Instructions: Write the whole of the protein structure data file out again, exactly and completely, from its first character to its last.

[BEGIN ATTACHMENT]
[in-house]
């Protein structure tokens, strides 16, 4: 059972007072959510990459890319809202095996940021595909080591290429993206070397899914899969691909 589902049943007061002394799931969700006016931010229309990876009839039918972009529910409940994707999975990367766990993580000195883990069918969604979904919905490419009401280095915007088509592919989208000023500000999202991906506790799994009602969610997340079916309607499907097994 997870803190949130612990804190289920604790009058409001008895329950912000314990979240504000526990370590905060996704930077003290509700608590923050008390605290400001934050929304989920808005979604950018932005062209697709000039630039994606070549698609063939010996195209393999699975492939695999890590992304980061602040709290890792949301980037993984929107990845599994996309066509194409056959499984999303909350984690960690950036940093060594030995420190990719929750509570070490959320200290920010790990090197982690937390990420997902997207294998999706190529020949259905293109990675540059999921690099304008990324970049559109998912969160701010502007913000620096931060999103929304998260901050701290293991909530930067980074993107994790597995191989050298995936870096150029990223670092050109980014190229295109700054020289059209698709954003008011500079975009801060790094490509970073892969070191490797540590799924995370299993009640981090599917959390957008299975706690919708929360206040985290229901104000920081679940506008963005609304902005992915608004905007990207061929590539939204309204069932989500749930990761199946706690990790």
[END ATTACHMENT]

[in-house]
């Protein structure tokens, strides 16, 4: 059972007072959510990459890319809202095996940021595909080591290429993206070397899914899969691909 589902049943007061002394799931969700006016931010229309990876009839039918972009529910409940994707999975990367766990993580000195883990069918969604979904919905490419009401280095915007088509592919989208000023500000999202991906506790799994009602969610997340079916309607499907097994 997870803190949130612990804190289920604790009058409001008895329950912000314990979240504000526990370590905060996704930077003290509700608590923050008390605290400001934050929304989920808005979604950018932005062209697709000039630039994606070549698609063939010996195209393999699975492939695999890590992304980061602040709290890792949301980037993984929107990845599994996309066509194409056959499984999303909350984690960690950036940093060594030995420190990719929750509570070490959320200290920010790990090197982690937390990420997902997207294998999706190529020949259905293109990675540059999921690099304008990324970049559109998912969160701010502007913000620096931060999103929304998260901050701290293991909530930067980074993107994790597995191989050298995936870096150029990223670092050109980014190229295109700054020289059209698709954003008011500079975009801060790094490509970073892969070191490797540590799924995370299993009640981090599917959390957008299975706690919708929360206040985290229901104000920081679940506008963005609304902005992915608004905007990207061929590539939204309204069932989500749930990761199946706690990790």